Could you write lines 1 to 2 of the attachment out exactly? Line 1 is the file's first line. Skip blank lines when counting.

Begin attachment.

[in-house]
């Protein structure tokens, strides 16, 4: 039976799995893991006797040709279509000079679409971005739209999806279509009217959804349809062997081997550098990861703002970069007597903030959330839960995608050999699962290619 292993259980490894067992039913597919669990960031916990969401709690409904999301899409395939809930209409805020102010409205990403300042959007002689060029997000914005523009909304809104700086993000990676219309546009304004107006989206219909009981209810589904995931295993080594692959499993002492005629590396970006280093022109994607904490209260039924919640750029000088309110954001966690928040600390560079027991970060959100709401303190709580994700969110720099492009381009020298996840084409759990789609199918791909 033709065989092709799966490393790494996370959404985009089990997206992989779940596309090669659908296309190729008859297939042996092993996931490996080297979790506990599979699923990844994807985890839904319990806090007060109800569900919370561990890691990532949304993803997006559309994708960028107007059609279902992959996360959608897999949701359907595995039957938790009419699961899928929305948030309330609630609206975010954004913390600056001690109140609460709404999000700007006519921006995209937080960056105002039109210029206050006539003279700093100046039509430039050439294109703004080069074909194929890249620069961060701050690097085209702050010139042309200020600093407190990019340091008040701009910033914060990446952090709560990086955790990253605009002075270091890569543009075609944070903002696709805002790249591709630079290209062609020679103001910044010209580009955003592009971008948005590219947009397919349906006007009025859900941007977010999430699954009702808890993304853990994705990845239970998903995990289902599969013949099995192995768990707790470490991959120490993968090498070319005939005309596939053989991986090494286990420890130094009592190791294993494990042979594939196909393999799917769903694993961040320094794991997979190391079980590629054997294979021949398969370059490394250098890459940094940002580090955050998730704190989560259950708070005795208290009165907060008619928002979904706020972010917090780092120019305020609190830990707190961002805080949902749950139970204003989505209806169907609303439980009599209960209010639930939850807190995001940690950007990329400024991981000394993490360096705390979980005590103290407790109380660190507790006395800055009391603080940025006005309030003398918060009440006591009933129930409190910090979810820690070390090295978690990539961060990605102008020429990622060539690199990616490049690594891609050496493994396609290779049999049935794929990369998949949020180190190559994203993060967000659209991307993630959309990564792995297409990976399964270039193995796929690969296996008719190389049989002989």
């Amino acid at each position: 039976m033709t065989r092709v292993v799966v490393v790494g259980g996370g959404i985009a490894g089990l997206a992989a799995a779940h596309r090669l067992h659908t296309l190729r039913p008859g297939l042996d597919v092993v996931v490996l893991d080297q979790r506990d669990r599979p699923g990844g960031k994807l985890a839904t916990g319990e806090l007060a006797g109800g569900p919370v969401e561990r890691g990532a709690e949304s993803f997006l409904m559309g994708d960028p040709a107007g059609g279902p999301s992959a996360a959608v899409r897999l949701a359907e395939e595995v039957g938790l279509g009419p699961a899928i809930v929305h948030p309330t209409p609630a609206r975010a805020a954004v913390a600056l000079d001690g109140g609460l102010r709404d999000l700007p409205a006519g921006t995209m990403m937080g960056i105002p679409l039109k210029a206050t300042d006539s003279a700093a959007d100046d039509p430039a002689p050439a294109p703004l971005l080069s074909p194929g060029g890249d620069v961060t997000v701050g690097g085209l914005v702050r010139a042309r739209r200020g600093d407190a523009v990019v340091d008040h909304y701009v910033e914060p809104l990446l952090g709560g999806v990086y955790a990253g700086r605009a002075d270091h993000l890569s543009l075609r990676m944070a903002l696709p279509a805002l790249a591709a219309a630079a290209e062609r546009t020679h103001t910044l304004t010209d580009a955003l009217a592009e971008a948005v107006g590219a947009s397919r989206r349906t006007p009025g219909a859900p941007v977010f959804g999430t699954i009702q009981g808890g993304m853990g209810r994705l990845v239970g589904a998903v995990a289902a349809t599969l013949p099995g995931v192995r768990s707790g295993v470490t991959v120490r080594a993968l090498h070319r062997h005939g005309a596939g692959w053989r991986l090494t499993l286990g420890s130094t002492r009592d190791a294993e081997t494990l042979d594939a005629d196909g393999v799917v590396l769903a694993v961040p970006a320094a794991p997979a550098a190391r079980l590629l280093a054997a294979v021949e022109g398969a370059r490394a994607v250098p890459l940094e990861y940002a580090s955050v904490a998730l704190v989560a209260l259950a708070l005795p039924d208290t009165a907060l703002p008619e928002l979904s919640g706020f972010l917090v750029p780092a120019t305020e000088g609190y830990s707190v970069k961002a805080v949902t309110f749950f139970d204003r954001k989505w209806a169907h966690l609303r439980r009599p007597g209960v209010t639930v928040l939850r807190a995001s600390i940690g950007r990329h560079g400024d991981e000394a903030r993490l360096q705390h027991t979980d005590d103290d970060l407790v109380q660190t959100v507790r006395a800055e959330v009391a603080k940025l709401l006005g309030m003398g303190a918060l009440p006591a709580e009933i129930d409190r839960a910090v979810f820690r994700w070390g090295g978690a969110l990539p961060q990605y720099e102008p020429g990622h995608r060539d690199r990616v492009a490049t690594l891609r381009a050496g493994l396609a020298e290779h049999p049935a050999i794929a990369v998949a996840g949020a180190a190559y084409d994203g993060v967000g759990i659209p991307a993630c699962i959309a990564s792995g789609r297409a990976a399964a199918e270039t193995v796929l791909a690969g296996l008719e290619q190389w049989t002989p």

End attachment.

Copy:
[in-house]
């Protein structure tokens, strides 16, 4: 039976799995893991006797040709279509000079679409971005739209999806279509009217959804349809062997081997550098990861703002970069007597903030959330839960995608050999699962290619 292993259980490894067992039913597919669990960031916990969401709690409904999301899409395939809930209409805020102010409205990403300042959007002689060029997000914005523009909304809104700086993000990676219309546009304004107006989206219909009981209810589904995931295993080594692959499993002492005629590396970006280093022109994607904490209260039924919640750029000088309110954001966690928040600390560079027991970060959100709401303190709580994700969110720099492009381009020298996840084409759990789609199918791909 033709065989092709799966490393790494996370959404985009089990997206992989779940596309090669659908296309190729008859297939042996092993996931490996080297979790506990599979699923990844994807985890839904319990806090007060109800569900919370561990890691990532949304993803997006559309994708960028107007059609279902992959996360959608897999949701359907595995039957938790009419699961899928929305948030309330609630609206975010954004913390600056001690109140609460709404999000700007006519921006995209937080960056105002039109210029206050006539003279700093100046039509430039050439294109703004080069074909194929890249620069961060701050690097085209702050010139042309200020600093407190990019340091008040701009910033914060990446952090709560990086955790990253605009002075270091890569543009075609944070903002696709805002790249591709630079290209062609020679103001910044010209580009955003592009971008948005590219947009397919349906006007009025859900941007977010999430699954009702808890993304853990994705990845239970998903995990289902599969013949099995192995768990707790470490991959120490993968090498070319005939005309596939053989991986090494286990420890130094009592190791294993494990042979594939196909393999799917769903694993961040320094794991997979190391079980590629054997294979021949398969370059490394250098890459940094940002580090955050998730704190989560259950708070005795208290009165907060008619928002979904706020972010917090780092120019305020609190830990707190961002805080949902749950139970204003989505209806169907609303439980009599209960209010639930939850807190995001940690950007990329400024991981000394993490360096705390979980005590103290407790109380660190507790006395800055009391603080940025006005309030003398918060009440006591009933129930409190910090979810820690070390090295978690990539961060990605102008020429990622060539690199990616490049690594891609050496493994396609290779049999049935794929990369998949949020180190190559994203993060967000659209991307993630959309990564792995297409990976399964270039193995796929690969296996008719190389049989002989």